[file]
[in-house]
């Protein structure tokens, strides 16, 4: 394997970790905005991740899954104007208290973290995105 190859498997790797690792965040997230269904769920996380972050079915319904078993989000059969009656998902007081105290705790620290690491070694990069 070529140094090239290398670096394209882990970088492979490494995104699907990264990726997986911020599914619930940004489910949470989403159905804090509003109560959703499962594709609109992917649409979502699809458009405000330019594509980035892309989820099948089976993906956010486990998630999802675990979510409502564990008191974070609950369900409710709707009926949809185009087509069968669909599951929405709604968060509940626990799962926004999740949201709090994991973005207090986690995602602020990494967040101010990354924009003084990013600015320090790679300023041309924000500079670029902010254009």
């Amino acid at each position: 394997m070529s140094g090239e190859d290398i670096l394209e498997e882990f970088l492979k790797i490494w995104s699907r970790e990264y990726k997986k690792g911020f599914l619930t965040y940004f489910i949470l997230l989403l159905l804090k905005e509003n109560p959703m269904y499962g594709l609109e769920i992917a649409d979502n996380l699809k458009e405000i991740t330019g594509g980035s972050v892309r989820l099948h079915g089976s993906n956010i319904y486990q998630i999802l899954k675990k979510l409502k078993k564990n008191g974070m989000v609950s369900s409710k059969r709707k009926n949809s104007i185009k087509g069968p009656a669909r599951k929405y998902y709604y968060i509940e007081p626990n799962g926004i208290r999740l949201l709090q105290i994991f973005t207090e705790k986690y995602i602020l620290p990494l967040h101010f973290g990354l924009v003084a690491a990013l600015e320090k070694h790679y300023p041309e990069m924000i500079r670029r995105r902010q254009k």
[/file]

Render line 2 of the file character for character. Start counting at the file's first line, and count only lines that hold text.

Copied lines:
């Protein structure tokens, strides 16, 4: 394997970790905005991740899954104007208290973290995105 190859498997790797690792965040997230269904769920996380972050079915319904078993989000059969009656998902007081105290705790620290690491070694990069 070529140094090239290398670096394209882990970088492979490494995104699907990264990726997986911020599914619930940004489910949470989403159905804090509003109560959703499962594709609109992917649409979502699809458009405000330019594509980035892309989820099948089976993906956010486990998630999802675990979510409502564990008191974070609950369900409710709707009926949809185009087509069968669909599951929405709604968060509940626990799962926004999740949201709090994991973005207090986690995602602020990494967040101010990354924009003084990013600015320090790679300023041309924000500079670029902010254009």